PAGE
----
Enjoy an exclusive guest post from Madison Estes, author of “The Time Loop Loophole,” featured in our upcoming anthology ON TIME.
People disagree about what constitutes horror comedy. It’s rare for a story to have an equal balance of humor and horror. A few stories that fall into this category are John Dies at the End, Happy Death Day, Scream and Evil Dead 2.
Both chapters of the IT remake had lots of jokes, from the popular “they’re gazebos” line to the Pomeranian behind the “Not Scary at All” door, yet most people would not call these films horror comedy. These films are horror centric.
On the other hand, there are horror stories that focus on humor. The horror is an afterthought, such as films like Army of Darkness and Shaun of the Dead. For some people, horror comedy means comedy to the point of ridiculousness, like the Scary Movie series. Some people think all horror stories should have a serious tone throughout unless they are meant to be horror comedies. Regardless of how much humor one desires in their horror story, comedy has long been a part of horror.
My short story, “The Time Loop Loophole” leans more toward comedy than horror. Issac is a socially awkward gamer who gets stuck in a time loop. When he and Vincent go to a party, his friend dies. Immediately after Vincent dies, the time loop restarts. Issac begins to wonder if he can escape the time loop by murdering Vincent, which is where the horror comes in. Just how far would one go to escape a time loop? However, despite the dark subject matter, the story is bursting with pop culture jokes, sarcasm, and moments of sheer ridiculousness. (At one point he tries to save Vincent by tying him up with PlayStation controller cords).
Comedy can be used to create an emotional release. It makes us feel safe before building up the next scare. Stories that have these moments of release aren’t necessarily horror comedies. What qualifies a story as being a horror comedy versus a horror story with some jokes thrown in will vary from person to person. In general, the more you mitigate the tension in the story with comedy, the more likely your story will be labelled horror comedy.
Parodies and spoofs are a part of the horror comedy subgenre. A parody makes fun of a specific work or works, i.e. Eat Slay Love parodying Eat Pray Love. A spoof makes fun of specific genre conventions by exaggerating them, the way Zombieland is a spoof of the zombie subgenre. Sometimes these terms are used interchangeably because there is often overlap. Scary Movie is both a parody of Scream and a spoof of common horror conventions. In the opening scene, when the killer asks a character what her favorite scary movie is, that scene directly references the movie Scream. That is parody. When the girl grabs the banana instead of a weapon to defend herself, that’s a spoof of how characters often make stupid decisions in horror movies.
Satire is another version of horror comedy. It resembles spoof in that it uses exaggeration for comedic effect. However, satire either exposes a social truth or criticizes the ignorance and evils of people, organizations, or society itself. For instance, in Ready or Not, a bride is hunted by her rich in-laws in a ritual because they believe it is the only way for the family to retain their wealth. It’s a satire on class warfare. Get Out is about a black man meeting his white girlfriend’s family for the first time. It turns out that his relationship was a ruse so that her family could steal his body. The film satirizes racial tension and focuses heavily on microaggressions.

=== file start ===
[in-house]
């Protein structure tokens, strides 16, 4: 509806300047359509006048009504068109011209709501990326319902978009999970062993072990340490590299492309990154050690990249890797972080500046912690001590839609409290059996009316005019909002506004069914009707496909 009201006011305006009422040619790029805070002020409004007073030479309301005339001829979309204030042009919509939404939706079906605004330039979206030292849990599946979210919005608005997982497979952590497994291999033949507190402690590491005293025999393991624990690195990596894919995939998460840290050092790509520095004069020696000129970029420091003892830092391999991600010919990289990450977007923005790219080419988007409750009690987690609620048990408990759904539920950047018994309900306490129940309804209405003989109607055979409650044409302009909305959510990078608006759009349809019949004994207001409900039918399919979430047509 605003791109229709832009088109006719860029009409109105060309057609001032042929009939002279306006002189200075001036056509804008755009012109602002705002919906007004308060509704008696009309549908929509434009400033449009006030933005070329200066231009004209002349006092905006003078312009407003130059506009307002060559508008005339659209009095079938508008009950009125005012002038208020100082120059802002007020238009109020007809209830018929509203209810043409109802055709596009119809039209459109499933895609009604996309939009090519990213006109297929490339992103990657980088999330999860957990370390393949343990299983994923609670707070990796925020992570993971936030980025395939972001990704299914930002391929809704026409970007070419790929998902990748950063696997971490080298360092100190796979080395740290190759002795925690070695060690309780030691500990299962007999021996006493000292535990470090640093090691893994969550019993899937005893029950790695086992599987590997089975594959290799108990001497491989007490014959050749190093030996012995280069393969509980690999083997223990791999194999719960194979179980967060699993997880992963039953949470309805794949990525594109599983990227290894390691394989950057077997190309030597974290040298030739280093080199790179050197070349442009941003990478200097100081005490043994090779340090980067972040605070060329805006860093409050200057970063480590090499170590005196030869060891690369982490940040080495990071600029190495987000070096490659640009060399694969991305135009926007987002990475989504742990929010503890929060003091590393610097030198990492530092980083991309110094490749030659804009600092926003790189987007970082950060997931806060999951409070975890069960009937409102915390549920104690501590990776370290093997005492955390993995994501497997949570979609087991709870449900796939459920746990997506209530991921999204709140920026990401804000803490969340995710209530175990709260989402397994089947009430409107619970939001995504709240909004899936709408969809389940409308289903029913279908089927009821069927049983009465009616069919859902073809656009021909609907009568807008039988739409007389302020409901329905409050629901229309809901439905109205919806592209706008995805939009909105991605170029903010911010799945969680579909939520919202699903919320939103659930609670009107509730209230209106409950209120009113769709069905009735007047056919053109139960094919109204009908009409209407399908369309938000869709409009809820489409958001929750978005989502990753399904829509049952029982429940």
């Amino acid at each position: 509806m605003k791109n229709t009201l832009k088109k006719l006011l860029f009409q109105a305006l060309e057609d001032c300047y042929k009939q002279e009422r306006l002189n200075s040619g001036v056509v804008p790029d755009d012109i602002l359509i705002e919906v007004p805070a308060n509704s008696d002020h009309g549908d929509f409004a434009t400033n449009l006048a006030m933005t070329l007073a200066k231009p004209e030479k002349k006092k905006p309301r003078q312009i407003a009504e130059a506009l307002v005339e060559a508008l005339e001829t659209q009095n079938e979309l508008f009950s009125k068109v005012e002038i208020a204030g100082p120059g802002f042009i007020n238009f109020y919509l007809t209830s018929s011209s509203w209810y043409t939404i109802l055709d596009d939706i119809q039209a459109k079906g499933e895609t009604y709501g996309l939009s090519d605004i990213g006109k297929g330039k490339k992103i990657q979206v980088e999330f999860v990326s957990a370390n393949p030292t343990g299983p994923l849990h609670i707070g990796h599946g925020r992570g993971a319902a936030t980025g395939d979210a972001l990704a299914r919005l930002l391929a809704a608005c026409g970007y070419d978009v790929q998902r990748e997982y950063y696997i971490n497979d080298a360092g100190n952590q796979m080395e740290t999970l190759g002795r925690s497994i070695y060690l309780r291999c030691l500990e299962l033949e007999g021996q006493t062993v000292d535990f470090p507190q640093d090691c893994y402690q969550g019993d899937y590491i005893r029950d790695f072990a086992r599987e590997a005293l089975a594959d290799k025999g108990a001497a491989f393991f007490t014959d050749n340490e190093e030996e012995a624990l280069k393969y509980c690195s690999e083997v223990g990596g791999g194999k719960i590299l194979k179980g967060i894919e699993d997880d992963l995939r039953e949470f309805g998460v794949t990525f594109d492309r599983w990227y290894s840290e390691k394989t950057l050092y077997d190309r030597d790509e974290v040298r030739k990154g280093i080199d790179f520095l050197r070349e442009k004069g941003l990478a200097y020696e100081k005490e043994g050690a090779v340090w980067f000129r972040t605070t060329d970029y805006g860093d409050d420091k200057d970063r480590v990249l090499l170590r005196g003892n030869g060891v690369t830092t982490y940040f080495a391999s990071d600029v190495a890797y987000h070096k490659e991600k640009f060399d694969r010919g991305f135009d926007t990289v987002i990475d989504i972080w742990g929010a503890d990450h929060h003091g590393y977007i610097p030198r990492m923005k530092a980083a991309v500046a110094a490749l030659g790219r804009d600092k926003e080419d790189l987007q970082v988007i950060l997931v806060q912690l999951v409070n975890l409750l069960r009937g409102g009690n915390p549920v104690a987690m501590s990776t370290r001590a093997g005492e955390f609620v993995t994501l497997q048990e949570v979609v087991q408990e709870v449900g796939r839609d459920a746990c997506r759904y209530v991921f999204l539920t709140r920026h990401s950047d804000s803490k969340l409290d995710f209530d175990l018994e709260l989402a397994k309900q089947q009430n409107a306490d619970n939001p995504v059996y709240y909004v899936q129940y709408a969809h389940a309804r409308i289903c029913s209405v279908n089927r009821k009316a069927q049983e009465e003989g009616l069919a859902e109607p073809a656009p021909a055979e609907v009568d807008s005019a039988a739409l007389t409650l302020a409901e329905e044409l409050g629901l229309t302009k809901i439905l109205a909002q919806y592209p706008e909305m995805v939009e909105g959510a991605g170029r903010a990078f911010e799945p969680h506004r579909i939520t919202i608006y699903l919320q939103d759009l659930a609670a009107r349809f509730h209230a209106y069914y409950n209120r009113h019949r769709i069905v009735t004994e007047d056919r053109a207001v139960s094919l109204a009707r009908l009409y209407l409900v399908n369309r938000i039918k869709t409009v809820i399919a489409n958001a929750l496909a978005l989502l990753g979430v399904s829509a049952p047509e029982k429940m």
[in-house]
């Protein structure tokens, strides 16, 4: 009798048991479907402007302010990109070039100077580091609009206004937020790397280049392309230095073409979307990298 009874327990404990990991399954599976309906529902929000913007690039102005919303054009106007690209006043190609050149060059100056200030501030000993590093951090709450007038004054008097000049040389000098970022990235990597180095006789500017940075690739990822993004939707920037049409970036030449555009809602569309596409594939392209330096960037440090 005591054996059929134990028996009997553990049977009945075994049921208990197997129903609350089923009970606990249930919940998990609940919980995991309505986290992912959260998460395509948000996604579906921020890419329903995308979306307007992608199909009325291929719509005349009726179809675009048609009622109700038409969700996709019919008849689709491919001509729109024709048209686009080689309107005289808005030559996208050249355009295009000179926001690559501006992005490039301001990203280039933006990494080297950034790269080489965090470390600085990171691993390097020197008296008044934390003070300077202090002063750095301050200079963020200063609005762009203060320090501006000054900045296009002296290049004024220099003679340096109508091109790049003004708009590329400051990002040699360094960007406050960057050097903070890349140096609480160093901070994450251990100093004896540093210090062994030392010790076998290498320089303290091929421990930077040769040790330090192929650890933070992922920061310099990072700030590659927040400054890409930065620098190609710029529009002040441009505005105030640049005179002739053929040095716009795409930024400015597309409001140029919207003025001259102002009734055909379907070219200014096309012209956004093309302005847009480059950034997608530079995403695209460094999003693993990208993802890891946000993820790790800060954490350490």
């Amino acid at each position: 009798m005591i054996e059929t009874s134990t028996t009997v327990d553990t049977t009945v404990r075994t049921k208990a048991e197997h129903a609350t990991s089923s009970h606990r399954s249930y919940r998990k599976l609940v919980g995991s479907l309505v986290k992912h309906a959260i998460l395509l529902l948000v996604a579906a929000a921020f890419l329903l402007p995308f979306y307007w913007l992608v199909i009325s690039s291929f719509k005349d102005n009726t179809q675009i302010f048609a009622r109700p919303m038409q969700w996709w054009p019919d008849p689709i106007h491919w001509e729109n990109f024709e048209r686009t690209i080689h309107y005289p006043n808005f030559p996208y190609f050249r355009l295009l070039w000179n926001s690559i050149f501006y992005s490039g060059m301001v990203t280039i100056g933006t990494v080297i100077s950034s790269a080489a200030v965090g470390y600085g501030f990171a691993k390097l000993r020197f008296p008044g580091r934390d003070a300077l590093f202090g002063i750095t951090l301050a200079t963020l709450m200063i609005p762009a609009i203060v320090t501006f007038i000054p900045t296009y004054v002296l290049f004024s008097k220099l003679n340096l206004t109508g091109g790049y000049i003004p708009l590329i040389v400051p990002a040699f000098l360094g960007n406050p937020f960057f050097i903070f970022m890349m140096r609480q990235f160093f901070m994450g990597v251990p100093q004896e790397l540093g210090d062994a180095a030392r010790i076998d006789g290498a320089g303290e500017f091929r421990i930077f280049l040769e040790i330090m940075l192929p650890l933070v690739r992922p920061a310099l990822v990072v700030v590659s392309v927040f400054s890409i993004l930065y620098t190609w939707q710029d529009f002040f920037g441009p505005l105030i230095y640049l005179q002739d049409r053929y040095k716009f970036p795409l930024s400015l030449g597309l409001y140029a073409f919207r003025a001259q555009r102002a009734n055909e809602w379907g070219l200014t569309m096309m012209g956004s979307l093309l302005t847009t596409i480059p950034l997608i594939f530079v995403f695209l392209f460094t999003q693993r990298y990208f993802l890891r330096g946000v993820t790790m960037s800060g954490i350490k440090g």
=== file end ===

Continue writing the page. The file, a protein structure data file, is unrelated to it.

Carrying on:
In humor, the pay-off is the punchline. Even visual gags can have a punchline, such as the scene in Scary Movie 2 when three of the characters dramatically pose like Charlie’s Angels, and then the water fountain goes off behind them making them look like they’re urinating.
In horror, the pay-off is the scare. Often, it’s a jump scare. The character opens a closet, then something leaps out at them. They turn around and a ghost is behind them. But the pay-off doesn’t have to be a jump scare. For instance, in Saw, the moment when Dr. Gordon finally saws off his foot is incredibly horrifying. The scene builds suspense with the time limit running out and the dramatic phone call with his wife and her kidnapper. The amputation is the pay-off.
Horror comedy is a balancing act. If the story is mostly comedy, it can be hard to create tension and scary moments. If it’s mostly horror, the comedic moments can kill the mood. Jokes can interrupt the story. Despite disagreement over how much comedy and horror should be in a story, the popularity of horror comedy is stronger than ever. One might speculate the increase in horror satire is due to an increased focus regarding social issues and politics in our daily lives. Perhaps this has also increased our need for laughter, even in a genre that has traditionally been seen as serious. Regardless of the cause, it seems horror comedy will remain trendy, even if the interpretation of the genre continues to vary among individuals.
Madison Estes has had work featured in anthologies by HellBound Books, Twisted Wing Productions, Transmundane Press, Soteira Press, TANSTAAFL Press, and Abomination Media. She is a recipient of the Mystery Writers of America Helen McCloy scholarship. She received an Honorable Mention from the Ron L. Hubbard Writers of the Future contest. Her work is forthcoming in Unexpected Heroines (Grimbold Books) and Tales From Gehenna (Gehenna and Hinnom). She is currently working with six other writers on The Complete Guide to Writing Horror Vol 1. commissioned by Dragon Moon Press.
She lives in southeast Texas and has three dogs. She enjoys reading, drawing, painting, and swimming in her spare time.
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